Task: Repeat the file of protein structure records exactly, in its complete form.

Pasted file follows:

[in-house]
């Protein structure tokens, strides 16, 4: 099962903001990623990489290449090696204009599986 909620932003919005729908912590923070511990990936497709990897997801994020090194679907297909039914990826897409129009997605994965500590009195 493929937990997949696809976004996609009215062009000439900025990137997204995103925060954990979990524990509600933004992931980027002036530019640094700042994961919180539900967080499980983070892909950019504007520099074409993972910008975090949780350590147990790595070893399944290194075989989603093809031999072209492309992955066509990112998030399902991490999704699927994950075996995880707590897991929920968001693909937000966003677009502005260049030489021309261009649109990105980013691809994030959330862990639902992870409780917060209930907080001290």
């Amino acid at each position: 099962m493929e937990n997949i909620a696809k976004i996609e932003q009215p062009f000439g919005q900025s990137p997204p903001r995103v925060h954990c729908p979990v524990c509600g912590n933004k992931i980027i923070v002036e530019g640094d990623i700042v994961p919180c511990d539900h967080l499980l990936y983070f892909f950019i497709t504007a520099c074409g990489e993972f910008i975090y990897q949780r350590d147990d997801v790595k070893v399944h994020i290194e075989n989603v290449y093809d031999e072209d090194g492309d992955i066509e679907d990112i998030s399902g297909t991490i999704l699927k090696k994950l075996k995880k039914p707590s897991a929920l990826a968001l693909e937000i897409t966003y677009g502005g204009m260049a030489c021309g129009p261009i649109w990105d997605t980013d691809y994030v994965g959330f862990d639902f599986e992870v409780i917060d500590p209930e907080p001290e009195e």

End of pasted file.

[in-house]
């Protein structure tokens, strides 16, 4: 099962903001990623990489290449090696204009599986 909620932003919005729908912590923070511990990936497709990897997801994020090194679907297909039914990826897409129009997605994965500590009195 493929937990997949696809976004996609009215062009000439900025990137997204995103925060954990979990524990509600933004992931980027002036530019640094700042994961919180539900967080499980983070892909950019504007520099074409993972910008975090949780350590147990790595070893399944290194075989989603093809031999072209492309992955066509990112998030399902991490999704699927994950075996995880707590897991929920968001693909937000966003677009502005260049030489021309261009649109990105980013691809994030959330862990639902992870409780917060209930907080001290």
């Amino acid at each position: 099962m493929e937990n997949i909620a696809k976004i996609e932003q009215p062009f000439g919005q900025s990137p997204p903001r995103v925060h954990c729908p979990v524990c509600g912590n933004k992931i980027i923070v002036e530019g640094d990623i700042v994961p919180c511990d539900h967080l499980l990936y983070f892909f950019i497709t504007a520099c074409g990489e993972f910008i975090y990897q949780r350590d147990d997801v790595k070893v399944h994020i290194e075989n989603v290449y093809d031999e072209d090194g492309d992955i066509e679907d990112i998030s399902g297909t991490i999704l699927k090696k994950l075996k995880k039914p707590s897991a929920l990826a968001l693909e937000i897409t966003y677009g502005g204009m260049a030489c021309g129009p261009i649109w990105d997605t980013d691809y994030v994965g959330f862990d639902f599986e992870v409780i917060d500590p209930e907080p001290e009195e």